This study analyzes the musical aesthetic that profoundly influenced modern novelists. Initial chapters trace its origins in romanticism and its culmination in Mallarme, Pater, and Nietzsche, while later chapters analyze the self-avowed efforts of Proust, Mann, and Joyce to "musicalize" fiction.
Daniel Melnick has written – in addition to The Ash Tree: An earlier novel about the community of émigré musicians who fled Europe in the late 1930s and raised their families in Los Angeles, Hungry Generations. A study of music and modern literature, Fullness of Dissonance. A novella about Israel during the Iraq war, with stories, Terror and Contrition. He was born in California, attended UC Berkeley, and has taught at UC Berkeley, California State University at Fresno, Cleveland State University where he retired in 2000 as an Emeritus Professor of English, and Case Western Reserve University. He is married to the artist Jeanette Melnick, whose painting is on the cover of The Ash Tree.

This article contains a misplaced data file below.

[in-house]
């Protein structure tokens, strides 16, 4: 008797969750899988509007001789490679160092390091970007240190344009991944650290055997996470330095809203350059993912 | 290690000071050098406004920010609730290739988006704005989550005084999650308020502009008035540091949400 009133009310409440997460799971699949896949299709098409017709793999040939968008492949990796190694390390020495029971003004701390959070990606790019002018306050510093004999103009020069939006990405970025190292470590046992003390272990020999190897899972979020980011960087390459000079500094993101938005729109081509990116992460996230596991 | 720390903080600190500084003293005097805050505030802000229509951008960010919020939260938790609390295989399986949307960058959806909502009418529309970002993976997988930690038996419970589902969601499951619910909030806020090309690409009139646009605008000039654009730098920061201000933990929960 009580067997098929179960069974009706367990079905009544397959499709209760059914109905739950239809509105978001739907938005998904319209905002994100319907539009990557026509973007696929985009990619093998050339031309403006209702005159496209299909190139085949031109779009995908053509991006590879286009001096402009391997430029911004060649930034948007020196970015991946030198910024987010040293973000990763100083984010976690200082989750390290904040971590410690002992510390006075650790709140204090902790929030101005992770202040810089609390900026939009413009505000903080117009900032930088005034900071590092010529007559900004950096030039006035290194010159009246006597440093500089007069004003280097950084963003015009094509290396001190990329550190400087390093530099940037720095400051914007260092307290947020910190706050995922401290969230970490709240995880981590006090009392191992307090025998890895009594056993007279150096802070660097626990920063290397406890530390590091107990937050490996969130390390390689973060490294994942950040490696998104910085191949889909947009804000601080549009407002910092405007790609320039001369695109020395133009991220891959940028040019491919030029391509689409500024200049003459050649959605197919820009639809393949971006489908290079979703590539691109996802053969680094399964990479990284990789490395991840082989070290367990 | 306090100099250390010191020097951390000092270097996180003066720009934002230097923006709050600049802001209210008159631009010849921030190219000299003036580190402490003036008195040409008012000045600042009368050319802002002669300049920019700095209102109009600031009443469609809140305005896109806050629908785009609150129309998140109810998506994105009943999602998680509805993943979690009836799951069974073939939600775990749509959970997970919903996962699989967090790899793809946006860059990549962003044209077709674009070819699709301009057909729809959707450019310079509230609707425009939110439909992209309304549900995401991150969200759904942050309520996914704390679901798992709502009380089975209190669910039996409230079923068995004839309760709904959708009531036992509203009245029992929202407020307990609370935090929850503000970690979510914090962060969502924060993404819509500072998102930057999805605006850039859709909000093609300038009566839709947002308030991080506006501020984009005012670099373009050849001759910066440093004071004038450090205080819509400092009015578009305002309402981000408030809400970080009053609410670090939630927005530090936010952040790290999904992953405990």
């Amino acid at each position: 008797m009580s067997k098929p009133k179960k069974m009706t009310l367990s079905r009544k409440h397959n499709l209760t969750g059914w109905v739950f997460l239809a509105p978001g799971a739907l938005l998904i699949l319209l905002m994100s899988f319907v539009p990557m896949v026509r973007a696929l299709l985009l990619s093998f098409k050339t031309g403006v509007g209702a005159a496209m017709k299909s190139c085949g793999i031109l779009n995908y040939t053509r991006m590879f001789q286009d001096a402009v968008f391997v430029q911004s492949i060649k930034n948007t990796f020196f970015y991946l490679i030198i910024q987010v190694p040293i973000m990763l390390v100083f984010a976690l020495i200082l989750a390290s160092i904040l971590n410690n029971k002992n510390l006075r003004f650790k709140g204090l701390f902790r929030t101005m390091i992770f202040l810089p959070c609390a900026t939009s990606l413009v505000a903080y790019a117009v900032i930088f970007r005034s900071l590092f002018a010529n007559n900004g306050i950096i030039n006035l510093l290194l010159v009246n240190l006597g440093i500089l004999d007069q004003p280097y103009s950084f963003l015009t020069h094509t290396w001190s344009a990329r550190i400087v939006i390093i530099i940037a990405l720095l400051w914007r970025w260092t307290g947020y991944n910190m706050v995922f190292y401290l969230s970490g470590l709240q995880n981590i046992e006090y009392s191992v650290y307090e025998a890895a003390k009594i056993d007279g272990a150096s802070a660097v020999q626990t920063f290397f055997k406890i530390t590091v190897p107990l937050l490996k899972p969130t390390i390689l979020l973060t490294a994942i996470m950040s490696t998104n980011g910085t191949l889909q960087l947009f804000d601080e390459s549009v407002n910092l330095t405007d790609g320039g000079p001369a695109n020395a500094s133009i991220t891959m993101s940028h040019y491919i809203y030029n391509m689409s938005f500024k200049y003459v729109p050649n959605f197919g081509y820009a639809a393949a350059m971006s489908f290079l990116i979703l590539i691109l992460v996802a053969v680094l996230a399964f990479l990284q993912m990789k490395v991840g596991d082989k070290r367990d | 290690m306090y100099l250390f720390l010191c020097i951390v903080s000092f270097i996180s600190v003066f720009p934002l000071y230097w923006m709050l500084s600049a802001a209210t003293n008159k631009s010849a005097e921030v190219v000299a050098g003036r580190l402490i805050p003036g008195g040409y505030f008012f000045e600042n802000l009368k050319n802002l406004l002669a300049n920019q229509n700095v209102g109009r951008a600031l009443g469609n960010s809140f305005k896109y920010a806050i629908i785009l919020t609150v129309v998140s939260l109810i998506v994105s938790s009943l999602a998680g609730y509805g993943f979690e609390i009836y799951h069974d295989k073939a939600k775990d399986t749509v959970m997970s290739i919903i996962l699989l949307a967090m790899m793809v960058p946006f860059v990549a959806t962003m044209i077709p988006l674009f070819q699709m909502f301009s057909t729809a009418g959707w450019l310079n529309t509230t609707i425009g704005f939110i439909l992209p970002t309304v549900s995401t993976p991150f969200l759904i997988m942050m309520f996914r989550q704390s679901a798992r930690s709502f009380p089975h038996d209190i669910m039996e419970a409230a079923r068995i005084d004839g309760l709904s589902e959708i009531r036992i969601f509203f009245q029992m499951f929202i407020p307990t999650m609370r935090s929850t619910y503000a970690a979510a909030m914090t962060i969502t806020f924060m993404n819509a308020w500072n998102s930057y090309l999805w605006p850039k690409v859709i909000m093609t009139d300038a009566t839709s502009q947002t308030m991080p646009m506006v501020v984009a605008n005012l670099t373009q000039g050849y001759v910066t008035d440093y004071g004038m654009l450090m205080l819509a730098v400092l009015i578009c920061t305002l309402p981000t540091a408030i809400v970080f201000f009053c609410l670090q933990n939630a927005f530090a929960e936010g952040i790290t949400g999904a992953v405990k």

I love how modern music by composers such as Schoenberg are compared to modern fiction in this book. The allusion to dissonance throughout the works of Schopenhauer and Nietzsche gave me a good look at the assertion my uncle Daniel Melnick was putting forth. I would read it again!